§ 548(a)

Reaves v. Comerica Bank-California (In re GTI Capital Holdings)

Defendant, a secured creditor of chapter 7 debtor, filed a motion for summary judgment in an action brought by plaintiff chapter 7 trustee, alleging that the creditor's late filing of UCC-1 Financing Statements constituted a preference or a fraudulent conveyance that should be avoided and recovered for the benefit of the estate pursuant to 11 U.S.C. §§ 544(b) and 548. The trustee filed a cross motion for summary judgment.
Ruling: 
Collateralization of antecedent debt conferred new reasonably equivalent value upon debtor for transfer of interest in property.
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In re Edmondson

The debtors moved for confirmation of their chapter 13 plan. Creditor filed an objection.
Ruling: 
Mortgage payment on rental property which debtor planned to surrender could not be included in calculation of projected disposable income.
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Sullivan v. Schultz (In re Schultz)

Plaintiff chapter 7 trustee brought a complaint seeking to avoid the transfer of debtor's inheritance from her grandmother into a special needs trust as a fraudulent transfer pursuant to 11 U.S.C. § 548, and to recover the transfer from the special needs trustee pursuant to 11 U.S.C. § 550(a). The issue was whether debtor received reasonable equivalent value, for purposes of 11 U.S.C. § 548(a)(1)(B).
Ruling: 
Transfer of disabled debtor's inheritance into special needs trust was not avoidable.
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Applewhite v. Akin (In re Akin)

Plaintiff trustee filed a motion for partial summary judgment on his adversary complaint to avoid, pursuant to 11 U.S.C. § 548(a)(1), the transfers by defendant debtors of the proceeds from certificates of deposit (CDs) into bank accounts opened in the names of defendant children.
Ruling: 
Debtor's transfer of CD proceeds into childrens'bank accounts within one month prior to filing was avoidable.
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Gredd v. Bear Stearns Sec. Corp. (In re Manhattan Inv. Fund Ltd.)

Chapter 11 trustee and defendant brokerage firm filed cross-motions for summary judgment in trustee's action, which sought to avoid margin payments deposited in debtor's account at the firm pursuant to 11 U.S.C. § 548(a)(1)(A).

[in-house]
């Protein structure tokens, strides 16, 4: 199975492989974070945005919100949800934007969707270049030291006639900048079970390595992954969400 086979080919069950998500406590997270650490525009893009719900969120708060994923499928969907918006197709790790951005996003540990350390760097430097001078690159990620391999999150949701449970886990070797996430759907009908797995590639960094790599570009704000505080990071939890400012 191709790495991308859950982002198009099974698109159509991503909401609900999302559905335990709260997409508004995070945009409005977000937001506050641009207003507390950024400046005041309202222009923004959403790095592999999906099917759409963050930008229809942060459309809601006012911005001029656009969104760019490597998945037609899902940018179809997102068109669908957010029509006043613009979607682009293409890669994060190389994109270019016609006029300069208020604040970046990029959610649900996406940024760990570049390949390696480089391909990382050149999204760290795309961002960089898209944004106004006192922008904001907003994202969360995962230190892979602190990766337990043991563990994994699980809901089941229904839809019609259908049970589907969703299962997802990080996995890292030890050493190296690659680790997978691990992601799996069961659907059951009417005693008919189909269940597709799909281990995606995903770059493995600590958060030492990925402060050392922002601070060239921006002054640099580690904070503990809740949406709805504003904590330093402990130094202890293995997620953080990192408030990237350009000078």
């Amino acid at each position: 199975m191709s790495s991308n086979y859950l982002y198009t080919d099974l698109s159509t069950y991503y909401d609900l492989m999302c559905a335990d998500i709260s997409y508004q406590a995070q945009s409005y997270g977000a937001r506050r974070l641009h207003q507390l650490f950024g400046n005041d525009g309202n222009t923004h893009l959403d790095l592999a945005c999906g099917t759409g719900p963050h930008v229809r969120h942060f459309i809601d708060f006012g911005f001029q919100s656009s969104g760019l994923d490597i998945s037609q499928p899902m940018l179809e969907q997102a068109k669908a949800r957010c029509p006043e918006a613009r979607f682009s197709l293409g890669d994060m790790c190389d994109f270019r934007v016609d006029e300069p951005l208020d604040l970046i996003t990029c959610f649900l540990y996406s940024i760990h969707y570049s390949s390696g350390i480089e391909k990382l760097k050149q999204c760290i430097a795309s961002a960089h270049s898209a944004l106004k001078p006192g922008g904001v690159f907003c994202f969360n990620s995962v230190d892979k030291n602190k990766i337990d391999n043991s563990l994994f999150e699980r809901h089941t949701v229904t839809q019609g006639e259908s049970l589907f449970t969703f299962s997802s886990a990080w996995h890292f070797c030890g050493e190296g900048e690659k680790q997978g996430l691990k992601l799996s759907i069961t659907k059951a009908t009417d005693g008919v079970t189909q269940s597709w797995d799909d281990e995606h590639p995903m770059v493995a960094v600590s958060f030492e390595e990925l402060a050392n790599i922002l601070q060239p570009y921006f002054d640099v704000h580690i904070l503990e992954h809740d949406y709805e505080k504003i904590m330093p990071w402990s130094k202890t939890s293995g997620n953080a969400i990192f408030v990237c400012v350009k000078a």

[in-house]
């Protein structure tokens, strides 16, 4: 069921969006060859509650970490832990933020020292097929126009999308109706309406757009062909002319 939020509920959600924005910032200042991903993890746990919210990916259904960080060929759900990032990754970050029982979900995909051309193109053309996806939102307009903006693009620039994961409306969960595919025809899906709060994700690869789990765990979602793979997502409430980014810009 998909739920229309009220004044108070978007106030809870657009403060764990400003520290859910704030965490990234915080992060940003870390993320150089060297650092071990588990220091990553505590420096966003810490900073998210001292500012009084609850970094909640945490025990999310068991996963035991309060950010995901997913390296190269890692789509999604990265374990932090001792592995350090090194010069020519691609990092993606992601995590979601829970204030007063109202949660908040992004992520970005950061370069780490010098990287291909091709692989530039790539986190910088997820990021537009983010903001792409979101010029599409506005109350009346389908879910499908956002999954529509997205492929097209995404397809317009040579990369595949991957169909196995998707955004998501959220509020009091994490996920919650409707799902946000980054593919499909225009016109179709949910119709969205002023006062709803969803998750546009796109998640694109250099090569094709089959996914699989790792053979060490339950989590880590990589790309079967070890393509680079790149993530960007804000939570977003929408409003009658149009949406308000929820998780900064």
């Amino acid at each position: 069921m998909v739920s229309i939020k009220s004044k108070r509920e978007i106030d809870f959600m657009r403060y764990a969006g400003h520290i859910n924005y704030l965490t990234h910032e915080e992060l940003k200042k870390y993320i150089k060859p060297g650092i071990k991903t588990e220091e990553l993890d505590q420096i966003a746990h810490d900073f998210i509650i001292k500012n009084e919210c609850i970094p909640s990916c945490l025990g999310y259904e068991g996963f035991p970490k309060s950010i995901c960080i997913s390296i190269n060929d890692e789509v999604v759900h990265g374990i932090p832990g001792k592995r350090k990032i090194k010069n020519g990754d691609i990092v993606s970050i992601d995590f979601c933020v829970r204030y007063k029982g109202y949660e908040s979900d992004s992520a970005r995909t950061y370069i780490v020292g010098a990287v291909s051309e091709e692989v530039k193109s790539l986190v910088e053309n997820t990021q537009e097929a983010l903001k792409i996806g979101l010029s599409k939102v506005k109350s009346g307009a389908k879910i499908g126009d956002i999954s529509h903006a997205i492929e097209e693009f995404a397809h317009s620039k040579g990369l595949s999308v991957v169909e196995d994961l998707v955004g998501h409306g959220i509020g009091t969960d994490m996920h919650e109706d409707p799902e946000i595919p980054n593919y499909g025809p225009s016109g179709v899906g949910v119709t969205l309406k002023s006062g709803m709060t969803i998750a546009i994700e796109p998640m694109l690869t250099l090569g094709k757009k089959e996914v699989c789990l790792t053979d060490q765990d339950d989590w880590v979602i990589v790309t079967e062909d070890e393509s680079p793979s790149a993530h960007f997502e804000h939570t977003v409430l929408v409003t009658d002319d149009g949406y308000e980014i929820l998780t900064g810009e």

Ruling: 
Transfers by debtor to brokerage firm with intent to hinder, delay or defraud creditors were avoidable.
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In re Nockerts

The U.S. Trustee filed a motion to dismiss chapter 7 debtors'case based on a presumption of abuse under 11 U.S.C. § 707(b)(2) or as an abuse under section 707(b)(3).
Ruling: 
Mortgage payments on property to be surrendered were "scheduled as contractually due" and could be deducted from debtors'current monthly income.
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Brady v. Bestworth-Rommel Inc. (In re Johnson)

Plaintiff chapter 7 trustee filed an adversary proceeding against defendant creditor seeking to avoid an alleged transfer from the debtor pursuant to 11 U.S.C. § 548(a)(2) and to recover the amount of the transfer pursuant to 11 U.S.C. § 550(a) or (b).
Ruling: 
Creditor who released lien on land owned by corporation of which debtor was a shareholder in exchange for transfer by debtor was a subsequent transferee and transfer was not avoidable.
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Colonial Bank v. Freeman (In re Pac. Forest Prods. Corp.)

Appellee, a trustee in bankruptcy, brought an adversary proceeding against appellant banks in the bankruptcy court for the avoidance and recovery of fraudulent transfers under 11 U.S.C. §§ 544 and 548. The bankruptcy court granted the trustee's motion for a partial summary judgment, and the banks brought motions for leave to appeal the interlocutory order pursuant to 28 U.S.C. § 158(a).
Ruling: 
Court granted motion for interlocutory appeal to determine if a Ponzi scheme was a check kiting scheme and whether such scheme established debtor intent to defraud.
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Fisher v. Moon (In re Fisher)

Defendant county treasurer foreclosed on debtor's property for non- payment of property taxes. The total consideration received was the outstanding tax obligation of $1,843.75. Debtor and the chapter 13 trustee filed an avoidance action under 11 U.S.C. § 548(a)(1)(B), claiming the value of the property was approximately $68,000, and thus the transfer by the treasurer constituted a fraudulent conveyance. The parties moved for summary judgment.
Ruling: 
Duly noticed and conducted foreclosure sale for less than reasonable value was not a fraudulent transfer.
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Drew v. MAK Inv. LLC (In re Drew)

Plaintiff, the chapter 7 trustee, brought suit seeking to avoid the prepetition transfer of the debtor's residence to a third party purchaser under 11 U.S.C. § 548, and to collect damages pursuant to state law and the common law, treble damages plus fees and costs pursuant to the New Hampshire Consumer Protection Act ("NHCPA"), N.H. Rev. Stat. Ann. § 358-A. The purchaser argued it had paid "reasonably equivalent value"for the property.
Ruling: 
Purchase of title for less than reasonably equivalent value was avoidable.
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